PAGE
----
This Arbitration Application is filed, under Section 11 of the Arbitration and Conciliation Act, 1996 (for short “the Act”), for appointment of an Arbitrator for adjudication and settlement of the disputes between the parties, by passing an award.
The case of the applicant-company is that it deals with the work of earth excavation for hydro power plants. While so, the 2nd respondent-company deals with the developing of hydro power projects and the 1st respondent-company is its ancillary unit. As such, during the course of undertaking the hydro power project work by the 2nd respondent-company in Srinagar, Pauri Garhwal, Uttarakhand, apart from certain others, the applicant was also assigned a work contract. Accordingly, a written agreement, dated 12.09.2011, was entered into between the 2nd respondent and the applicant.
However, during the course of execution of the said agreement, disputes arose in relation to payment of outstanding retention amounts by respondent Nos.1 and 2 for the works undertook by the applicant-company. Therefore, the applicant issued three legal notices dated 20.12.2018, 23.08.2019 and 01.10.2019 to respondent Nos.1 and 2 to appoint an arbitrator to resolve the disputes. As there was no response, the present Arbitration Application is filed.
Counter-affidavits are filed by the respondents denying the existence of arbitration clause in the agreement dated 12.09.2011 entered between the parties. It is also denied that the 1st respondent is a party to the so-called agreement dated 12.09.2011 and it is an ancillary unit of the 2nd respondent. The claim of the applicant on merits is also denied and, accordingly, sought for dismissal of the application.
The learned counsel for the applicant submits that Clause (16) of the agreement, dated 12.09.2011, provides for arbitration and, accordingly, the same is invoked by the applicant. He further submits that since the 1st respondent is the subsidiary company of the 2nd respondent, the same is binding on the 1st respondent. Therefore, the learned counsel prays for appointment of an Arbitrator for adjudication of the disputes between the parties.
On the other hand, the learned counsel for the respondents submits that the 1st respondent is not a party to the said agreement at all and, accordingly, the claim made against the 1st respondent is untenable. He further submits that Clause (16) of the agreement, dated 12.09.2011, only provides for disputes resolution, and there is no arbitration clause at all. Therefore, the question of reference of disputes to the arbitrator does not arise in the present case. In support of his contentions, the learned counsel relies on the judgments of the Hon’ble Supreme Court in the cases of K.K. Modi vs. K.N. Modi and others (1998) 3 SCC 573) and Karnataka Power Transmission Corporation Limited and another vs. Deepak Cables (India) Limited (2014) 11 SCC 148).
In this case, firstly, it is to be seen that, since the 1st respondent is not at all a party to the agreement, dated 12.09.2011, the claim made by the applicant against the 1st respondent is untenable.
Secondly, the very existence of the arbitration clause in the agreement dated 12.09.2011 is disputed by the respondents. Therefore, it is necessary to refer to Clause (16) of the agreement, on which reliance is placed by the applicant for reference to arbitration. It reads as follows:-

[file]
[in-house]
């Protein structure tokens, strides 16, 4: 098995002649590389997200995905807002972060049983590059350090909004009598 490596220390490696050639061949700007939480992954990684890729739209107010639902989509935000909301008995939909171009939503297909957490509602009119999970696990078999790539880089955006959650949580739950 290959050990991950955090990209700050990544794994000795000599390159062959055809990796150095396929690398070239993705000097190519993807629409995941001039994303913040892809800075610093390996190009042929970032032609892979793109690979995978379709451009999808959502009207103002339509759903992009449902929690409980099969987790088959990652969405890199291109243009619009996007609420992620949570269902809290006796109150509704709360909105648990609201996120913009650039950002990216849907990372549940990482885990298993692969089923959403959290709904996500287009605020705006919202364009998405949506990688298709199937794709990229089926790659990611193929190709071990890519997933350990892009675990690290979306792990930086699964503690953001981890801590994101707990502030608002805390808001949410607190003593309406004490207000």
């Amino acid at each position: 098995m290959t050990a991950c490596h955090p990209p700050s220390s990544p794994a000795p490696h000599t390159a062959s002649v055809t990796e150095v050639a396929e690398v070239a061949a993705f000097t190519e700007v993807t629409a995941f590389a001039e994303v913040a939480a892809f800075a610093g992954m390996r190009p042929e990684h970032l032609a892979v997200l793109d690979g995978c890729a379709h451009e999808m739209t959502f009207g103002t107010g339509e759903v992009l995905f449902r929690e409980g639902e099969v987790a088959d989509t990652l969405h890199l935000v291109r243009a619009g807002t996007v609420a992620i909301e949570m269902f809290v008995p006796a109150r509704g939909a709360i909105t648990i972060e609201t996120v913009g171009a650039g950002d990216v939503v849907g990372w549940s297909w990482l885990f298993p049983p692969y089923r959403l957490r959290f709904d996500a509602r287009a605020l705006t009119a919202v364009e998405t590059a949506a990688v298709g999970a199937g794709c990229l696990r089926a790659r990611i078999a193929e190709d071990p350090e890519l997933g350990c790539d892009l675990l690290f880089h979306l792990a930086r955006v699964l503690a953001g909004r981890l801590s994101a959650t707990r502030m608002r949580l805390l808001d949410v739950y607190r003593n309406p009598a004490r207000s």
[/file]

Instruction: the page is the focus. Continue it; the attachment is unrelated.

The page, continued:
“16.0 Disputes Resolution
Attempt shall be made by both parties to resolve Disputes arising if any, by mutual discussions at the level of Engineer-in-charge at site of the contractor (GVKPTSL) and Project Manager of Contractor. If the Disputes could not be resolved at this level, then the decision of the Director of the Contractor after discussions with the Subcontractor is final and binding.”
A plain reading of the said Clause does not at all reveal that in case disputes arise and the parties fail to settle the same, they can be referred to arbitration. What all it provides is that in case disputes arise between the parties, the decision of the Director of the Contractor would be final and binding. There is no whisper about arbitration. As such, by any stretch of imagination, the parties have never intended to go for arbitration, in case disputes arise and not settled by mutual discussions.
In K.K.Modi’s case (1 supra), the Hon’ble Supreme Court held that mere reference of issues to an expert for decision does not constitute an arbitration agreement. Further, in Karnataka Power Transmission Corporation Limited’s case (2 supra), the Hon’ble Supreme Court held that unless there is an arbitration agreement which provides that parties agree to submit all or certain disputes to adjudication of arbitrator, no reference can be made to arbitration. The intention of the parties expressing consensual acceptance to refer disputes to arbitrator is mandatory.
In the present case, according to the Clause (16), extracted hereinabove, in case disputes between the parties cannot be resolved at the level of Engineer-in-charge, the decision of the Director of the Contractor is final. There is no arbitration agreement providing for reference of disputes to t
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he arbitrator, in case the parties are not able to settle the same. Therefore, in the absence of any clause in the agreement, dated 12.09.2011, expressing intention of the parties to refer the disputes to arbitrator, the question of invoking the same and referring the disputes for arbitration does not arise. In view of the facts and circumstances of the case, I do not see any reason to entertain this application. Accordingly, the Arbitration Application is dismissed, leaving it open to the applicant to avail the remedies available to it under law. No order as to costs.